The Center of the Universe

St Croix, United States Virgin Islands

MOSLER'S LAW: There is no financial crisis so deep that a sufficiently large tax cut or spending increase cannot deal with it.

TRICHET: WE STAND READY TO SUPPLY UNLIMITED LIQUIDITY

Posted by WARREN MOSLER on September 23rd, 2011

He’s got this part right, and it would nice if the Fed took notice and acted likewise for it’s banking system.

The way I say it is the liability side of banking is not the place for market discipline.

Also note, banks don’t need capital to function.
In fact, up until not that long ago most euro banking was by ‘national’ banks
which means they have no private capital.

Directly or indirectly,
regulators shut banks down, not markets.

See my banking proposals at:

http://www.moslereconomics.com/?p=8968

8 Responses to “TRICHET: WE STAND READY TO SUPPLY UNLIMITED LIQUIDITY”

  1. Dan Kervick Says:

    Love those banking proposals, Warren. Thanks for reposting them, and forgive me for ever doubting you :)

    Reply

    WARREN MOSLER Reply:

    thanks!

    Reply

  2. Mario Says:

    Also note, banks don’t need capital to function.

    fair enough but if you’re going to go that route then they shouldn’t be owned by anyone and they definitely shouldn’t be publicly traded either. Just like there’s not a CEO and no ticker symbol for the department of defense, the IRS, etc.

    these banks as they are now get the best all worlds and the risk of none. They are a social abomination as they stand.

    Directly or indirectly,
    regulators shut banks down, not markets.

    kind of a fallacious statement since if there were no regulators then what could close down any institution other than sheer murder. The rules our society agrees upon immediately also creates ways to “fall out” of society. If there was no way to “fit in” then would be no way to “fall out” either. In such a world, we could theoretically all go on forever without considering “solvency” or “ethics” or “law.” The only concern would be someone killing you.

    Reply

    RJ Reply:

    @Mario,

    “these banks as they are now get the best all worlds and the risk of none. They are a social abomination as they stand.”

    How do you come to this strange conclusion (risk of none). If true banks would never go bust and would always make huge profits

    They get the risk that their assets (loans) might not be paid back. Or that their running costs might be exceeded by their revenue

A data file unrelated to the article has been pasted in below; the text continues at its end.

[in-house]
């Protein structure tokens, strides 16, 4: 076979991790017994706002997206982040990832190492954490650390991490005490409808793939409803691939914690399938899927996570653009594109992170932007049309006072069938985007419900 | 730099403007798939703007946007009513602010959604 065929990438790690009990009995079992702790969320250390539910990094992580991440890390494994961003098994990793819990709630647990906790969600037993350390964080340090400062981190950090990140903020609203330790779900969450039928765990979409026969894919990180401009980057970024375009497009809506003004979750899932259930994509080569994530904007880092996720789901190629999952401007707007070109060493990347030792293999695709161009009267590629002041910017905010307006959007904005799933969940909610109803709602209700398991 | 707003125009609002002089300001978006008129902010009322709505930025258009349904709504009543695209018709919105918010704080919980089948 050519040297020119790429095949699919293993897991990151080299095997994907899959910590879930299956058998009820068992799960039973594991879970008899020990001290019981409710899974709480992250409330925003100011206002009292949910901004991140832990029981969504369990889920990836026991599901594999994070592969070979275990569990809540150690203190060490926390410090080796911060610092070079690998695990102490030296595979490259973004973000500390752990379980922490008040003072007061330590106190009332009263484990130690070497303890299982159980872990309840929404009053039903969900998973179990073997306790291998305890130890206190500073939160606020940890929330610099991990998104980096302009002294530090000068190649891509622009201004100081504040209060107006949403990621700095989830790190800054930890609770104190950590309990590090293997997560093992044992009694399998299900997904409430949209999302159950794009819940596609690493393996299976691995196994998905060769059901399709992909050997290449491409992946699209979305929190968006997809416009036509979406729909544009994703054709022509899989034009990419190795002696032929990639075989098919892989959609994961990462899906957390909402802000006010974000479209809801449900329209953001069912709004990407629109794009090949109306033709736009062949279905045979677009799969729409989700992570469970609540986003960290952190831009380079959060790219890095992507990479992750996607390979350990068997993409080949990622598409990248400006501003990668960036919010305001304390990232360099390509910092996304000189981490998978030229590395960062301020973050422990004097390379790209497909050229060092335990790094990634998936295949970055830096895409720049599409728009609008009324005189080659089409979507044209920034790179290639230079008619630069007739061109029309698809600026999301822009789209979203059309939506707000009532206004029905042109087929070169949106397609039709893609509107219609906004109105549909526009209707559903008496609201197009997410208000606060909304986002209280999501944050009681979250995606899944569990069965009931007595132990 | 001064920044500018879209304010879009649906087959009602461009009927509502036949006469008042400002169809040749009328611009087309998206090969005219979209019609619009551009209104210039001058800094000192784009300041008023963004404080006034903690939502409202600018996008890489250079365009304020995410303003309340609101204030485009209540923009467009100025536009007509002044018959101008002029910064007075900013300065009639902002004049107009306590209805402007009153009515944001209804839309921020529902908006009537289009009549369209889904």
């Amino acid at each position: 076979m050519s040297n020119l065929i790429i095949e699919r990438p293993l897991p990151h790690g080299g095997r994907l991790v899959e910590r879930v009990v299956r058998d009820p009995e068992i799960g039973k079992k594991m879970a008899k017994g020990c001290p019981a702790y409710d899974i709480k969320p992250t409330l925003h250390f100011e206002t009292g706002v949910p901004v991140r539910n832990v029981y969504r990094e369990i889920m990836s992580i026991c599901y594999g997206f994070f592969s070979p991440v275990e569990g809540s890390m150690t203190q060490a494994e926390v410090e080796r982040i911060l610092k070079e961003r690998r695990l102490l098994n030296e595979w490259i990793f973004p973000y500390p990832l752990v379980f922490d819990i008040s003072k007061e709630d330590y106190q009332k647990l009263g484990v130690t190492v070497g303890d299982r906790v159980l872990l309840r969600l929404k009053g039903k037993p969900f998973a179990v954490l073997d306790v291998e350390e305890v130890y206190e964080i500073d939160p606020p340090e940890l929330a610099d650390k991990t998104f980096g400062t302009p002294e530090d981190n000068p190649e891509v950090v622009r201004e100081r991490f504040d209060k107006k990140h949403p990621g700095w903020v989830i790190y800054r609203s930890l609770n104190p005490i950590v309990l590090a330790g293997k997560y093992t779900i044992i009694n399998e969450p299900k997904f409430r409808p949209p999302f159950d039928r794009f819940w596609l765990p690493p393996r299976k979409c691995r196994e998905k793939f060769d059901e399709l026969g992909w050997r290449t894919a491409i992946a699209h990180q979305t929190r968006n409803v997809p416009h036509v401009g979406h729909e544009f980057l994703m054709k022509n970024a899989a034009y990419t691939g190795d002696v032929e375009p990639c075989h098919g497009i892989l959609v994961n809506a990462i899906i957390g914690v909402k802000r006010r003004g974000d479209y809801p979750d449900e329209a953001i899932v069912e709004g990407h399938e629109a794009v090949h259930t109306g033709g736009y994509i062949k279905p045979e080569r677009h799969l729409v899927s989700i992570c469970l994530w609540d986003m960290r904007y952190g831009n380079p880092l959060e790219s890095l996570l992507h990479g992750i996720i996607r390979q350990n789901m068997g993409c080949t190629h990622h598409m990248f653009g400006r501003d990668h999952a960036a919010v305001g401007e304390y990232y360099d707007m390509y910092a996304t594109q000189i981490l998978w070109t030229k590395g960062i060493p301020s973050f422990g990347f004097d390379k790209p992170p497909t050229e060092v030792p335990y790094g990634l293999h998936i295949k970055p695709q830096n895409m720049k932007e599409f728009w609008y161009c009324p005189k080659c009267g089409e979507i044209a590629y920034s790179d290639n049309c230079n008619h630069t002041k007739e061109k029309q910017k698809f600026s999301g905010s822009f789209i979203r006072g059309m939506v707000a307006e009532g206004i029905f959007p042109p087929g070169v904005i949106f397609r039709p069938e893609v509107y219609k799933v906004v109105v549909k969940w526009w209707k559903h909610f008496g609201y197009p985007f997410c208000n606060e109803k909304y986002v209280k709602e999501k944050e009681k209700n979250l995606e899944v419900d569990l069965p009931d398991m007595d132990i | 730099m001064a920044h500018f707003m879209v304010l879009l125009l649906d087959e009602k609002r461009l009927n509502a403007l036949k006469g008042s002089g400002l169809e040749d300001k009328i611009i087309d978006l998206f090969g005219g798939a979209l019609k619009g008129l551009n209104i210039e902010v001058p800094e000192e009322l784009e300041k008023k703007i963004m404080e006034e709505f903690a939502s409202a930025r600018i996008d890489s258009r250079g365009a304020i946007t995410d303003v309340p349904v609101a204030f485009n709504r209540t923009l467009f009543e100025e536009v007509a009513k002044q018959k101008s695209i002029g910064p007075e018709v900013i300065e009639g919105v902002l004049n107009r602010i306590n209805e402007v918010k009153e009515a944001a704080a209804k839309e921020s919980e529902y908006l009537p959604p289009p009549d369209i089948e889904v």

Reply

    Gary Reply:

    @RJ,

    costs might exceed revenue?

    Reply

    Mario Reply:

    @RJ,

    How do you come to this strange conclusion (risk of none). If true banks would never go bust and would always make huge profits

    by bank bailouts and continually propping them up in so many ways is how I come to these conclusions. And last I checked the owners of these banks do have huge profits…beyond most a man’s wildest dreams.

    I’m fine with government run banks so long as they are government run not privately run.

    That’s just my preference.

    If there’s no capital financing needed then who’s name falls under the Owner’s Equity side of the accounting equation? If it’s not the government (and it’s not at this time) then it’s a social abomination according to my personal opinion and definition.

    Reply

    RJ Reply:

    @Mario,

    “fair enough but if you’re going to go that route then they shouldn’t be owned by anyone and they definitely shouldn’t be publicly traded either”

    And a statement that does not follow from Warrens comment. Banks don’t need capital to operate. This can be easily proved by setting up a new bank with no capital.

    As long as they can obtain Fed reserves when required to settle with other banks capital is not needed.

    Reply

  3. Alan Avans Says:

    You have regulatory capital requirements because of the nature of commercial banks as financial intermediaries and because it just makes sense to have a default pool..which is pretty much what shareholders’ equity is when all h*ck breaks loose.

    So Warren’s statement still stands. It’s nice to have, but not absodamnlutely required. It’s not even required that bank staff stick solely to operating financial intermediaries. In periods of stress banks that can manage to hold on to some of their capital, if even by a thread, are still in an excellent position to offer their expertise as service providers.

    Furthermore there’s little reason that banks cannot look to borrowers themselves as a source of regulatory capital, as outlined in Warren’s short but to the point post on purchases of bank issues of Variable Convertible Preferred shares to borrowers.

    Reply

Leave a Reply

XHTML: You can use these tags: <a href="" title=""> <abbr title=""> <acronym title=""> <b> <blockquote cite=""> <cite> <code> <del datetime=""> <em> <i> <q cite=""> <strike> <strong>